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A Nicolas Cage appreciation and the masterful ‘Pig’

by TYLER WILSON/Coeur Voice contributor
| August 17, 2021 1:00 AM

Many reviews for the acclaimed indie drama “Pig” cite Nicolas Cage’s performance as a “return to form.” Those critics are either a. Lazy or b. Unaware of Cage’s efforts in some lower profile roles in recent years.

Sure, Cage makes a lot of not-great movies, most of which skip mainstream theaters and play directly to streaming/home video. Whatever the movie, however, Cage makes choices and rarely phones in a performance. Compare his output to the sleepiness of Bruce Willis in DTV titles, and the distinction is obvious.

Take a look at two easily available recent, “low-end” Cage movies — the low-fi martial arts clunker, “Jiu Jitsu” on Netflix, and the forgettable, murderous robots slasher, “Willy’s Wonderland” on Hulu. Both movies fall short of recommendation, but Cage keeps both interesting for a while. In the case of “Willy’s Wonderland,” his character, who appears in most of the movie, never utters a single line of dialogue.

Cage’s cult status elevated with two visually arresting horror films — 2018’s “Mandy” and 2019’s “Color Out of Space.” The Oscar-winning “Spider-Man: Into the Spider-Verse” also showcases Cage’s deft comedic timing.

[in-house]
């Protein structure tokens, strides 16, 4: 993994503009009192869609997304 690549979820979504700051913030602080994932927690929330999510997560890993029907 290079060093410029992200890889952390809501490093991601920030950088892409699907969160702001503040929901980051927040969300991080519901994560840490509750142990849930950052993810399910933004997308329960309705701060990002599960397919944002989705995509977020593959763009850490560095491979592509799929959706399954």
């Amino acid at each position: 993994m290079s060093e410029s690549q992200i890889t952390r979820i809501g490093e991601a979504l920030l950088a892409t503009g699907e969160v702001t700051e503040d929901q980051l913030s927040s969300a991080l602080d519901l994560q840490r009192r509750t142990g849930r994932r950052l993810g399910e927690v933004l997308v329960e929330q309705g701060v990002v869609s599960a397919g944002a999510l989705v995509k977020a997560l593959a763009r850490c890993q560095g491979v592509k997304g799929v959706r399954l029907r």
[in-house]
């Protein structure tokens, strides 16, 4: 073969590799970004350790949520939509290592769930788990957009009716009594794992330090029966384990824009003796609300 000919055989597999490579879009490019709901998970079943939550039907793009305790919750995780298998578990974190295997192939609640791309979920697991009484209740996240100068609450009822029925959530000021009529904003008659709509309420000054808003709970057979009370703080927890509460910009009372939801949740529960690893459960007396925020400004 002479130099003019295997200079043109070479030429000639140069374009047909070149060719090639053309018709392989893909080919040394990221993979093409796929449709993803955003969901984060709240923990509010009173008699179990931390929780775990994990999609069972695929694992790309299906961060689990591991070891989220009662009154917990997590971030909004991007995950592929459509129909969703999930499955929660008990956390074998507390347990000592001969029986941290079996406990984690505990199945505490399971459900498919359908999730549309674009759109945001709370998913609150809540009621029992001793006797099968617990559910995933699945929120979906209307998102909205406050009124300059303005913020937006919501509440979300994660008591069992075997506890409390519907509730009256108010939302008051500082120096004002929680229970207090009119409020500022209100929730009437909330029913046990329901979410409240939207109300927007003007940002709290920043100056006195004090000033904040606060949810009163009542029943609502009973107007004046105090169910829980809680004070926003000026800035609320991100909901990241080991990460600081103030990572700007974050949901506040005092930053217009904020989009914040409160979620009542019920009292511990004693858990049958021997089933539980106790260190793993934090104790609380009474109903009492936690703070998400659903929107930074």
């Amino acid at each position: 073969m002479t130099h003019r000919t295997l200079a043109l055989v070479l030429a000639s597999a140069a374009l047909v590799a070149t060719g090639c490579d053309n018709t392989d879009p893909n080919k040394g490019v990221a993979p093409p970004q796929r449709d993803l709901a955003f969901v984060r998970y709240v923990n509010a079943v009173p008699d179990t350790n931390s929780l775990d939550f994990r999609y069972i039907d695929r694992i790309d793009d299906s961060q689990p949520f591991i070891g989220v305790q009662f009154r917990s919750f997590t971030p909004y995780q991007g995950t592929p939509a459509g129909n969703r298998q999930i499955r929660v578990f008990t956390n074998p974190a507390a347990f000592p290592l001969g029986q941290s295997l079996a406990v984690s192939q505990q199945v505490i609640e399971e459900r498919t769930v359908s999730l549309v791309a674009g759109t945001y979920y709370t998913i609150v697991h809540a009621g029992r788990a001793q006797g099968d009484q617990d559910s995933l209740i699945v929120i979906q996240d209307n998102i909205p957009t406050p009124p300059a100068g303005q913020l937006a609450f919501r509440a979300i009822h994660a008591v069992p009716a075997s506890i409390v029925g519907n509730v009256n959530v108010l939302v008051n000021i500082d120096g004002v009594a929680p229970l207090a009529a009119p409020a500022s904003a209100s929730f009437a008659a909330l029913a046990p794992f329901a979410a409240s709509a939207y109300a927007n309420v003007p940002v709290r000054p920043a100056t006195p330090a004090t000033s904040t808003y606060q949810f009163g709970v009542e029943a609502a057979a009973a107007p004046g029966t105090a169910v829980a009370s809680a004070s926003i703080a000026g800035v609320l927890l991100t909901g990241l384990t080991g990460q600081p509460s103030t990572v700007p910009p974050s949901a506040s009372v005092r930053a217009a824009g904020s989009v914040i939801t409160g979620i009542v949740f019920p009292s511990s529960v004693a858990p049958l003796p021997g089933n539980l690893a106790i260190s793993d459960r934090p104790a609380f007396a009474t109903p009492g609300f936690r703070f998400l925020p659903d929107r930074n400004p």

Even those unwilling to tolerate DTV titles can’t write off Cage completely, as he’ll always be an Oscar winner (for the still-potent “Leaving Las Vegas” from 1995), and he dang well shoulda won a second one for his dual role in 2002’s “Adaptation.” He will also definitely go down as one of the more bizarre (but effective) action stars of the 1990s thanks to “Con Air,” “Face/Off” and “The Rock.”

“Pig,” however, should rightfully restore Cage to elite status. Simply put, it’s one of the most original and best movies of 2021. Don’t bother with the trailer, and you probably shouldn’t even read the next couple paragraphs. Just rent the movie now on video on demand. You’re welcome.

For those who need a little more convincing, “Pig” is the directorial debut of Michael Sarnoski, who co-wrote the film with Vanessa Block. Cage stars as a former acclaimed chef-turned-off-the-grid truffle hunter. When his truffle-foraging pig gets taken from him in a violent attack, he teams with a young restaurateur played by Alex Wolff (“Hereditary,” the recent “Jumanji” films) to track down the animal.

The premise sounds like “John Wick” with a pig, and Sarnoski uses that audience awareness for both humorous and dramatic effect. But “Pig” isn’t quite that, as the screenplay veers every 20 minutes or so into something else, with Cage’s haunted, passionate performance leading the movie into surprisingly resonant directions. It’s a thoughtful, detail-oriented screenplay anchored by excellent performances all around, and to say much more would spoil the charm.

The scope of “Pig” might prevent Cage from earning deserved accolades later this year, especially if Hollywood actually releases its higher-profile “Oscar bait” that have been sitting on the shelf thanks to the pandemic. Trophies or no, Cage will continue being Cage, making lots of movies, including some lousy ones, but always giving it the star effort.

“Pig,” however, is a crossover hit. You don’t need to be in the cult of Cage to love every second of it.

• • •

Tyler Wilson has been writing about movies for Inland Northwest publications since 2000, including a regular column in the Coeur d’Alene Press since 2006. He can be reached at twilson@cdapress.com.

photo

Photo courtesy of IMDb

Pig

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